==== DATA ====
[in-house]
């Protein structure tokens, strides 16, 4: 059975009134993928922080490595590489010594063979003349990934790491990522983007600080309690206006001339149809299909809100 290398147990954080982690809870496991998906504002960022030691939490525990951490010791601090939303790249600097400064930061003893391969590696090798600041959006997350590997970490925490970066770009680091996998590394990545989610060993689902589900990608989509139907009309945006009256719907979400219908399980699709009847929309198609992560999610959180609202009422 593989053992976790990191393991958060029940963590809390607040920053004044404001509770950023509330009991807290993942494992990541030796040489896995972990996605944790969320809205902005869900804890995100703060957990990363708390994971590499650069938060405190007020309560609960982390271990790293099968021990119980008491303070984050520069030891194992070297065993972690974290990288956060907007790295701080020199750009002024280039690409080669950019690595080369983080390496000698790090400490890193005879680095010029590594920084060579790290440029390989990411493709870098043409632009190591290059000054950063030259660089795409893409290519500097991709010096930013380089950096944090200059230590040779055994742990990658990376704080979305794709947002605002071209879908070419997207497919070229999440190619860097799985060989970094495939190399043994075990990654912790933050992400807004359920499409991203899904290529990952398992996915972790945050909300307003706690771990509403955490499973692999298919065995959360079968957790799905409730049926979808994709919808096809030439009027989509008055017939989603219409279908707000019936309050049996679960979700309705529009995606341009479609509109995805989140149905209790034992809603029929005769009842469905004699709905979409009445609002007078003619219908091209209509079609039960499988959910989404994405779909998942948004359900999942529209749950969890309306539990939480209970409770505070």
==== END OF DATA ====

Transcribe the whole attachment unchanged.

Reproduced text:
[in-house]
């Protein structure tokens, strides 16, 4: 059975009134993928922080490595590489010594063979003349990934790491990522983007600080309690206006001339149809299909809100 290398147990954080982690809870496991998906504002960022030691939490525990951490010791601090939303790249600097400064930061003893391969590696090798600041959006997350590997970490925490970066770009680091996998590394990545989610060993689902589900990608989509139907009309945006009256719907979400219908399980699709009847929309198609992560999610959180609202009422 593989053992976790990191393991958060029940963590809390607040920053004044404001509770950023509330009991807290993942494992990541030796040489896995972990996605944790969320809205902005869900804890995100703060957990990363708390994971590499650069938060405190007020309560609960982390271990790293099968021990119980008491303070984050520069030891194992070297065993972690974290990288956060907007790295701080020199750009002024280039690409080669950019690595080369983080390496000698790090400490890193005879680095010029590594920084060579790290440029390989990411493709870098043409632009190591290059000054950063030259660089795409893409290519500097991709010096930013380089950096944090200059230590040779055994742990990658990376704080979305794709947002605002071209879908070419997207497919070229999440190619860097799985060989970094495939190399043994075990990654912790933050992400807004359920499409991203899904290529990952398992996915972790945050909300307003706690771990509403955490499973692999298919065995959360079968957790799905409730049926979808994709919808096809030439009027989509008055017939989603219409279908707000019936309050049996679960979700309705529009995606341009479609509109995805989140149905209790034992809603029929005769009842469905004699709905979409009445609002007078003619219908091209209509079609039960499988959910989404994405779909998942948004359900999942529209749950969890309306539990939480209970409770505070």